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Staff Reviews

Romeo y Julieta Reserve Toro Staff Review

Tom O. O's picture

Tom O.

Today, I’m smoking a classic Cuban-legacy brand you’re likely aware of – Romeo y Julieta. I’ve decided to pick up a Romeo y Julieta Reserve, a blend handmade in Honduras from premium Nicaraguan and Honduran binder and filler tobaccos tucked under an oily Nicaraguan wrapper leaf. I’m smoking a 6-inch Toro with a thick 56 ring gauge diameter. It’s just one of many cigars adorned with the famous Romeo y Julieta band.

Romeo y Julieta cigars are made in four countries today: Cuba, the Dominican Republic, Nicaragua, and Honduras. Cuban Romeos were the first and date back to the late 1800s when brand founders Inocencio Alvarez and Manin Garcia named their brand for Shakespeare’s iconic 16th century tragedy, Romeo and Juliet. Dominican, Nicaraguan, and Honduran Romeo y Julieta cigars came much later and were created as a result of the Cuban Trade Embargo in 1960. All non-Cuban Romeos are owned and distributed by Altadis U.S.A. – the same company that manufactures the Montecristo brand for the U.S. market.

While many cigar smoking novices buy into the “forbidden” mystique Cuban brands possess, seasoned connoisseurs know that non-Cuban cigars are just as good if not better and are often far more consistent. A close inspection of the Romeo y Julieta Reserve Toro I’m indulging in reveals several attractive qualities.

The cigar’s reddish-brown Nicaraguan wrapper catches the eye with its oily sheen. It’s a beautiful specimen and its lack of any noticeable or thick veins makes it all the more appealing. Although a 56 ring gauge is a bit chunky for my taste, the thick shape guarantees a cool and easy draw provided the cigar is well constructed. The Toro shows off excellent balance and density as I gently squeeze it from end to end.

I pick up aromas of leather, black pepper, and hickory as I take in a direct whiff of the foot of the cigar. A robust profile of spices and coffee beans greets the palate after I slice the cap off and give the cigar a couple twists in my mouth. A few cold draws are the best way to prep your palate before you fire up. Plus, drawing on an unlit cigar is a great way to get acquainted with the raw taste of premium tobacco. Often, you can tell a good cigar from a bad one by its cold taste.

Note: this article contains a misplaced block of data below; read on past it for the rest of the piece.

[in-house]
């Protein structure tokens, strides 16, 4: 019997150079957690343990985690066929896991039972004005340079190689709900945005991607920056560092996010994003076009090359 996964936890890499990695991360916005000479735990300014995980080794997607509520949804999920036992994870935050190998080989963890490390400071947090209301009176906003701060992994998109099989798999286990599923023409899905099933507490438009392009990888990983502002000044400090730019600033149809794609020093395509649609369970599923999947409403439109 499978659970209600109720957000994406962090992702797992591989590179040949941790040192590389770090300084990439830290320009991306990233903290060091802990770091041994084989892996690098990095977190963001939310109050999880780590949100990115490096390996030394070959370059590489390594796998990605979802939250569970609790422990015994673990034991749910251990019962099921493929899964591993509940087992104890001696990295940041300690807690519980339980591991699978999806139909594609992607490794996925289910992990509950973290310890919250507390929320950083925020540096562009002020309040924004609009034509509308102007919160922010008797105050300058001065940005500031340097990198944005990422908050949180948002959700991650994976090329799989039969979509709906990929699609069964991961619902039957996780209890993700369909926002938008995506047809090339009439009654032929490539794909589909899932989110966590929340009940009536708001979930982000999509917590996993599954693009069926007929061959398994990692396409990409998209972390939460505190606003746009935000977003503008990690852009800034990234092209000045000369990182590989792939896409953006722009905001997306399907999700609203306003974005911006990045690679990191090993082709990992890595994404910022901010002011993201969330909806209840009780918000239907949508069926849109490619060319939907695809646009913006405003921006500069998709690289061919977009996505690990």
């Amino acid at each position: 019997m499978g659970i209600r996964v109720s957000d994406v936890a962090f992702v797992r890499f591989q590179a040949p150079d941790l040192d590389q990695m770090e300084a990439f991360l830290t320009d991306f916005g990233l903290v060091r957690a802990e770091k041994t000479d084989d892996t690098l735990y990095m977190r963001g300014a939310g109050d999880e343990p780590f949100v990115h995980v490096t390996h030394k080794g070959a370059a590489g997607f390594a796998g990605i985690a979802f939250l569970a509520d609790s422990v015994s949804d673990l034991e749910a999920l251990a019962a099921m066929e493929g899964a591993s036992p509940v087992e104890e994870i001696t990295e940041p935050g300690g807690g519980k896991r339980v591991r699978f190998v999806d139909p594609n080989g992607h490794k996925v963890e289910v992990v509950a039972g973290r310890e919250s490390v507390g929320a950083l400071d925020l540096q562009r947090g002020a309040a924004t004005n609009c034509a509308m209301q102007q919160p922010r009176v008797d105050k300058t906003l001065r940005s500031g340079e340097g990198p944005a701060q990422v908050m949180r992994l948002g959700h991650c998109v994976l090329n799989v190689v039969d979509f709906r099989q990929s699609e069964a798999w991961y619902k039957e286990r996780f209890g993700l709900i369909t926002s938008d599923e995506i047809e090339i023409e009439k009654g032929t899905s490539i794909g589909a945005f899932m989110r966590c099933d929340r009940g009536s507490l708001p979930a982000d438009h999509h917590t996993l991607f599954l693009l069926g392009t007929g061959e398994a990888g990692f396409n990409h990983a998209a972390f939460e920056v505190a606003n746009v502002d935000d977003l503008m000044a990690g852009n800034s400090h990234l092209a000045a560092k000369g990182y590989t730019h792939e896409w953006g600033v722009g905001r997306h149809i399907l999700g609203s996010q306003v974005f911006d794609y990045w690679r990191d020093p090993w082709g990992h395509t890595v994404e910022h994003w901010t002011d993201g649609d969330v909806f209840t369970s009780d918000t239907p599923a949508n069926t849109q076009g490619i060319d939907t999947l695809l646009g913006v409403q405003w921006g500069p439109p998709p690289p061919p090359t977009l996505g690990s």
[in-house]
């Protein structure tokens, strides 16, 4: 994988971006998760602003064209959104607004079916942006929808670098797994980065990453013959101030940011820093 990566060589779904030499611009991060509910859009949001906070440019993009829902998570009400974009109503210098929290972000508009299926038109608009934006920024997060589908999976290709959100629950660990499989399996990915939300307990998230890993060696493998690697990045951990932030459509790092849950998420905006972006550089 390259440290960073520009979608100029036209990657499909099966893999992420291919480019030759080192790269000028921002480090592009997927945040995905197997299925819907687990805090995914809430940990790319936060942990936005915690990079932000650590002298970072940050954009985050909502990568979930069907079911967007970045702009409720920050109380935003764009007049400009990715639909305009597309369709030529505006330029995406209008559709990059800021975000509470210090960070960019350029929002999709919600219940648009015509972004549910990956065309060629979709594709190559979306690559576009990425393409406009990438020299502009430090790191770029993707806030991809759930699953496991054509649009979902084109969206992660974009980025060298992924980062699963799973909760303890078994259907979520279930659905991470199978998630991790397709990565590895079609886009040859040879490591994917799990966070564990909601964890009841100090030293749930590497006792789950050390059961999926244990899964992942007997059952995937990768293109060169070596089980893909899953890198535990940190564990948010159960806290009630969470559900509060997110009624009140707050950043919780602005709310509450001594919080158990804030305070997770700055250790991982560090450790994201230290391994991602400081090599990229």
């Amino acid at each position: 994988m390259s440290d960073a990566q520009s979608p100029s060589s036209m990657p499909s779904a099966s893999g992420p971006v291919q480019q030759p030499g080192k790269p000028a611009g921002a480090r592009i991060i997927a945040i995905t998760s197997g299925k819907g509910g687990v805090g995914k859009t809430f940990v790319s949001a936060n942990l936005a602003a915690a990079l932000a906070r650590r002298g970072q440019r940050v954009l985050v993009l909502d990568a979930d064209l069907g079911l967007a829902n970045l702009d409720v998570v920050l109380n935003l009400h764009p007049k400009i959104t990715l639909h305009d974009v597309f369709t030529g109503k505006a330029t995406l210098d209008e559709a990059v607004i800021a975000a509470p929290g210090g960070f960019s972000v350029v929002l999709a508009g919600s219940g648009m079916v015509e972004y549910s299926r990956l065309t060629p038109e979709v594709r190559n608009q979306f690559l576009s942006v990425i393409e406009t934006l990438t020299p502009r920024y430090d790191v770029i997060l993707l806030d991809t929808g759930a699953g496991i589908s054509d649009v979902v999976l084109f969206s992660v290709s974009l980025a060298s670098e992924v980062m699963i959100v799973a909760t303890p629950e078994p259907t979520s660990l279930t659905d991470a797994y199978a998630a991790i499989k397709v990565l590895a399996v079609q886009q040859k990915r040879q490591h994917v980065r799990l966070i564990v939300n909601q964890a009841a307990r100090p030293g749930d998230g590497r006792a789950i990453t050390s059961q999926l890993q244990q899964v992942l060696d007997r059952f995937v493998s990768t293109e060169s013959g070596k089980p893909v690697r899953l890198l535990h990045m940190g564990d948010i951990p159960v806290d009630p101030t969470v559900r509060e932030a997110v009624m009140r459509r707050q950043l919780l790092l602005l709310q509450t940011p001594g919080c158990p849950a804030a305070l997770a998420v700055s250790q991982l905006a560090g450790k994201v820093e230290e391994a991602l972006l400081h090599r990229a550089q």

Once lit, Romeo y Julieta Reserve serves up a hearty, medium to full-bodied profile of cedar and cinnamon with stout, earthy texture. Its spices tingle the lips directly from the wrapper leaf. The fat shape is a touch uncomfortable but it’s consistent construction results in a razor-sharp burn and a clean gray ash that stays intact nicely. The Reserve blend is stronger than past Romeo y Julieta cigars I’ve smoked.

More flavors emerge after half of the cigar is gone. Hints of snickerdoodle cookies and almonds contribute a welcome sweetness. The cigar is less burly and more refined than in its initial stages. When I tap the ash off, a quick touch-up with my torch is needed to correct some unevenness in the burn, but it’s nothing out of the ordinary. The cigar returns to a profile of leather, pepper, and wood toward the end. The sweetness recedes, but the cigar’s toasty finish leaves a nice impression. It’s got some kick but it isn’t too strong.

Romeo y Julieta Reserve is fair game for fans of milder and more full-bodied cigars who prefer to smoke after a meal. It’s just intense enough that I wouldn’t smoke it on an empty stomach. It’s a reliable, even-keeled blend from an affordable and widely distributed brand. Add a few to your humidor today or maximize your savings by grabbing a box. You can proudly pass ‘em out to your pals the next time you’re watching a game in your man cave!

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